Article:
Hypothesis test brms

Hello,

I’m new to Bayessian statistics and I would like to know how it is possible to test particular hypotheses in brms. The code of my model is the following:

fit <- brm(response ~  0  + Intercept + contrast + group.IQ + (1 | subject), data = test, family = bernoulli("logit"), prior = prior, sample_prior = "yes")
Family: bernoulli 
  Links: mu = logit 
Formula: response ~ 0 + Intercept + contrast + group.IQ + (1 | subject) 
   Data: test (Number of observations: 960) 
  Draws: 4 chains, each with iter = 2000; warmup = 1000; thin = 1;
         total post-warmup draws = 4000

Group-Level Effects: 
~subject (Number of levels: 20) 
              Estimate Est.Error l-95% CI u-95% CI Rhat Bulk_ESS Tail_ESS
sd(Intercept)     1.03      0.22     0.67     1.55 1.00     1012     1433

Population-Level Effects: 
                  Estimate Est.Error l-95% CI u-95% CI Rhat Bulk_ESS Tail_ESS
Intercept            -0.98      0.40    -1.77    -0.19 1.01      862     1376
contrasthead_heed     5.45      0.57     4.43     6.68 1.00     3055     2343
contrasthid_heed     -0.49      0.30    -1.08     0.09 1.00     2541     2630
contrasthoard_hod     1.12      0.26     0.61     1.65 1.00     2345     2829
contrasthud_hard      0.72      0.26     0.21     1.23 1.00     2358     2748
contrastwhod_hood     0.00      0.27    -0.54     0.54 1.00     2406     2822
group.IQlow          -0.74      0.49    -1.66     0.23 1.00      829     1192

I would like to test whether there are differences between the two levels of group.IQ, that is, group.IQlow vs groupIQhigh (for all contrasts).

Any suggestions on the code using the hypothesis function?

Would hyp1 <- c(hyp1 = " group.IQlow + Intercept = 0") be ok?

Best,

George

Assuming you have used R’s standard dummy coding for the factors, in order to test the difference between group.IQlow and group.IQhigh (the reference level) you just need to test "group.IQlow = 0" (or "group.IQlow < 0" if you had a directional hypothesis). There’s no interaction between contrast and group.IQ specified in the model, so this hypothesis test applies to all contrasts.

If you had contrast * group.IQ in the model formula, you could test the effect of group.IQ in each contrast accordingly:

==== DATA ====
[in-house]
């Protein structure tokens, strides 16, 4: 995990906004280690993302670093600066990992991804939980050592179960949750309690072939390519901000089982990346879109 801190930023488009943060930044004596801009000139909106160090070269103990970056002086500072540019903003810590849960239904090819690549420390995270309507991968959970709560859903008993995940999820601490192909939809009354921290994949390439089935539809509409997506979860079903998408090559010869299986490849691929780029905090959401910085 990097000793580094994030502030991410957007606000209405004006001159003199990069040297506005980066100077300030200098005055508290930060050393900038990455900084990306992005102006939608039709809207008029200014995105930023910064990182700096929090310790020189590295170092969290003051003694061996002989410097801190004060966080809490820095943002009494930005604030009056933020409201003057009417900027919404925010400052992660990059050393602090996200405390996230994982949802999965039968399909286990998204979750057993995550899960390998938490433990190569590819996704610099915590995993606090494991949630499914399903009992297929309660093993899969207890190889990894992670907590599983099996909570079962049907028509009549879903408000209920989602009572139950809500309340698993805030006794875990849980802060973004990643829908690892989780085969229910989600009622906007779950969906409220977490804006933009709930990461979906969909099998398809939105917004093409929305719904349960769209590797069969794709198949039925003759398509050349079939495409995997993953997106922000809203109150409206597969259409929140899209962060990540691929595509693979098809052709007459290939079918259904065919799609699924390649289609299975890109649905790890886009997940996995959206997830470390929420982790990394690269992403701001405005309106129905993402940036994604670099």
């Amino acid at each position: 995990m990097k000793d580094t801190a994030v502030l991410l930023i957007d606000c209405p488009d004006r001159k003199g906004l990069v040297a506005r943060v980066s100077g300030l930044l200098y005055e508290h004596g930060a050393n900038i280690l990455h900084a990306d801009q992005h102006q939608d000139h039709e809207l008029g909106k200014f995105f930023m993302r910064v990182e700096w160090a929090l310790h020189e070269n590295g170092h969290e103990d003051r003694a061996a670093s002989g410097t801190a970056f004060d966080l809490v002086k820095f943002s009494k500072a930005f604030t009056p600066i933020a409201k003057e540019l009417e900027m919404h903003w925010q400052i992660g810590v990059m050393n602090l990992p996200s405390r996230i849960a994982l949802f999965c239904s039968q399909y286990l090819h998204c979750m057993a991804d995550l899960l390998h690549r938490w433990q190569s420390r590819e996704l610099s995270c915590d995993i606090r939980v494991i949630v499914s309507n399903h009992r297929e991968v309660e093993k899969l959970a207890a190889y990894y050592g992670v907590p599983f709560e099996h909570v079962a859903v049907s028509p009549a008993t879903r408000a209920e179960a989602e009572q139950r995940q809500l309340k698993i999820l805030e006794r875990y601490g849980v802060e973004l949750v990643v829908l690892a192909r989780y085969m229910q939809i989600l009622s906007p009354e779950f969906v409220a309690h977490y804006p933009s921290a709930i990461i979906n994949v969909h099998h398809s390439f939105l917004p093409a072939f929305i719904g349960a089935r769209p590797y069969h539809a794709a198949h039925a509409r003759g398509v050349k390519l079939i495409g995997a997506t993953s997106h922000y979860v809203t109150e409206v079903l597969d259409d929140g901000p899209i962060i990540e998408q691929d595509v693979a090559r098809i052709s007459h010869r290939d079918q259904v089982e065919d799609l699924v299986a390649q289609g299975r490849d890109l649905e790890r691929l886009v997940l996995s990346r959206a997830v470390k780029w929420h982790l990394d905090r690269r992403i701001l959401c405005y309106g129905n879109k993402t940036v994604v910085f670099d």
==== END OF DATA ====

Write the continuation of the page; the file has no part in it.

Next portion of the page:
c("group.IQlow = 0", # effect of group.IQ in reference contrast
  "group.IQlow + contrasthead_heed:group.IQlow = 0", # effect of group.IQ in head_heed contrast
  "group.IQlow + contrasthid_heed:group.IQlow = 0", # effect of group.IQ in hid_heed contrast
  "group.IQlow + contrasthoard_hod:group.IQlow = 0", # effect of group.IQ in hoard_hod contrast
  etc ...)
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Many thanks for your response! I have a couple of some other questions to ask (sorry for that, I’m a beginner)

  1. Should I use “Intercept” in hypothesis testing, e.g., Intercept + group.IQlow < 0?
  2. What would be the code for the examination of differences between contrasthead_heed and contrasthad_hard (the reference level)?

Intercept + group.IQlow < 0 would be testing whether the predicted response is less than zero for the group.IQlow group. Similarly Intercept < 0 would be testing whether the predicted response is below zero for the reference IQ group. That is why just group.IQlow tests the difference between the two groups (because Intercept + group.IQlow - Intercept = group.IQlow).

In your model, the difference between contrasthead_heed and contrasthad_hard would be tested with "contrasthead_heed > 0" (or "contrasthead_heed = 0"). This uses the same logic as for IQ: the model’s predicted response for reference IQ and reference contrast is simply Intercept; the predicted response for reference IQ and contrasthead_heed is given by Intercept + contrasthead_heed. So, subtracting one from the other, Intercept drops out. If you were comparing responses for lowIQ between the two contrasts, group.IQlow would drop out for the same reason (it is in both terms). And, of course, that would have to be the case because there is no interaction between contrast and group.IQ specified in the model.

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Thank you so much!